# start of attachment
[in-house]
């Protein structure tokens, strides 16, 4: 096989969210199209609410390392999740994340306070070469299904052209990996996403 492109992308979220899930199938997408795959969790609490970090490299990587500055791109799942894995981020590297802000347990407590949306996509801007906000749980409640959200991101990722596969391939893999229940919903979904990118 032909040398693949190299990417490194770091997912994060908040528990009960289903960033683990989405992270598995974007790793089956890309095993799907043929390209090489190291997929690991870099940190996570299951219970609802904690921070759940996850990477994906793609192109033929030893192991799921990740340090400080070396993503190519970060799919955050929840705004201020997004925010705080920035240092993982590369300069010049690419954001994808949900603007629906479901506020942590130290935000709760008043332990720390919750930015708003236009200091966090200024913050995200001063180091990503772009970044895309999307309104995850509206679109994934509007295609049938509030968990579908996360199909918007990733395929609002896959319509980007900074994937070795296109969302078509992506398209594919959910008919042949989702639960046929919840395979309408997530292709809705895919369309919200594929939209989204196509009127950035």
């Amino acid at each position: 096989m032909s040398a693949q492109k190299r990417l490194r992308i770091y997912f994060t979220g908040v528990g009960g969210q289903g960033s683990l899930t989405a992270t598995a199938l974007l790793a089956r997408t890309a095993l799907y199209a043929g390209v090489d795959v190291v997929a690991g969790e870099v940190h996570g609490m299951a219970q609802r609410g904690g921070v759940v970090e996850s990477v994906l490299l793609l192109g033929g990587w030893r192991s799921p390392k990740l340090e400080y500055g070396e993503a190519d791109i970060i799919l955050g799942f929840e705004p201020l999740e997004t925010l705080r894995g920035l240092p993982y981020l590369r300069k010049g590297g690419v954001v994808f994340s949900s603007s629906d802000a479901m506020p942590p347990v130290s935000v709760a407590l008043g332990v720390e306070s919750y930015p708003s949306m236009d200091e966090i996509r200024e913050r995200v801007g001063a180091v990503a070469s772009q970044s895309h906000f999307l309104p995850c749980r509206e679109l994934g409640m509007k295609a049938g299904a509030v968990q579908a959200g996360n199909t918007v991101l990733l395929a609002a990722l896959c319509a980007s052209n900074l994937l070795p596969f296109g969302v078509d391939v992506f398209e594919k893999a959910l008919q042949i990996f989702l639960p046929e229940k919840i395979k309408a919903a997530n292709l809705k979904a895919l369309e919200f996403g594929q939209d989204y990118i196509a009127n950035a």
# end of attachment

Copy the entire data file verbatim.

[in-house]
């Protein structure tokens, strides 16, 4: 096989969210199209609410390392999740994340306070070469299904052209990996996403 492109992308979220899930199938997408795959969790609490970090490299990587500055791109799942894995981020590297802000347990407590949306996509801007906000749980409640959200991101990722596969391939893999229940919903979904990118 032909040398693949190299990417490194770091997912994060908040528990009960289903960033683990989405992270598995974007790793089956890309095993799907043929390209090489190291997929690991870099940190996570299951219970609802904690921070759940996850990477994906793609192109033929030893192991799921990740340090400080070396993503190519970060799919955050929840705004201020997004925010705080920035240092993982590369300069010049690419954001994808949900603007629906479901506020942590130290935000709760008043332990720390919750930015708003236009200091966090200024913050995200001063180091990503772009970044895309999307309104995850509206679109994934509007295609049938509030968990579908996360199909918007990733395929609002896959319509980007900074994937070795296109969302078509992506398209594919959910008919042949989702639960046929919840395979309408997530292709809705895919369309919200594929939209989204196509009127950035």
């Amino acid at each position: 096989m032909s040398a693949q492109k190299r990417l490194r992308i770091y997912f994060t979220g908040v528990g009960g969210q289903g960033s683990l899930t989405a992270t598995a199938l974007l790793a089956r997408t890309a095993l799907y199209a043929g390209v090489d795959v190291v997929a690991g969790e870099v940190h996570g609490m299951a219970q609802r609410g904690g921070v759940v970090e996850s990477v994906l490299l793609l192109g033929g990587w030893r192991s799921p390392k990740l340090e400080y500055g070396e993503a190519d791109i970060i799919l955050g799942f929840e705004p201020l999740e997004t925010l705080r894995g920035l240092p993982y981020l590369r300069k010049g590297g690419v954001v994808f994340s949900s603007s629906d802000a479901m506020p942590p347990v130290s935000v709760a407590l008043g332990v720390e306070s919750y930015p708003s949306m236009d200091e966090i996509r200024e913050r995200v801007g001063a180091v990503a070469s772009q970044s895309h906000f999307l309104p995850c749980r509206e679109l994934g409640m509007k295609a049938g299904a509030v968990q579908a959200g996360n199909t918007v991101l990733l395929a609002a990722l896959c319509a980007s052209n900074l994937l070795p596969f296109g969302v078509d391939v992506f398209e594919k893999a959910l008919q042949i990996f989702l639960p046929e229940k919840i395979k309408a919903a997530n292709l809705k979904a895919l369309e919200f996403g594929q939209d989204y990118i196509a009127n950035a």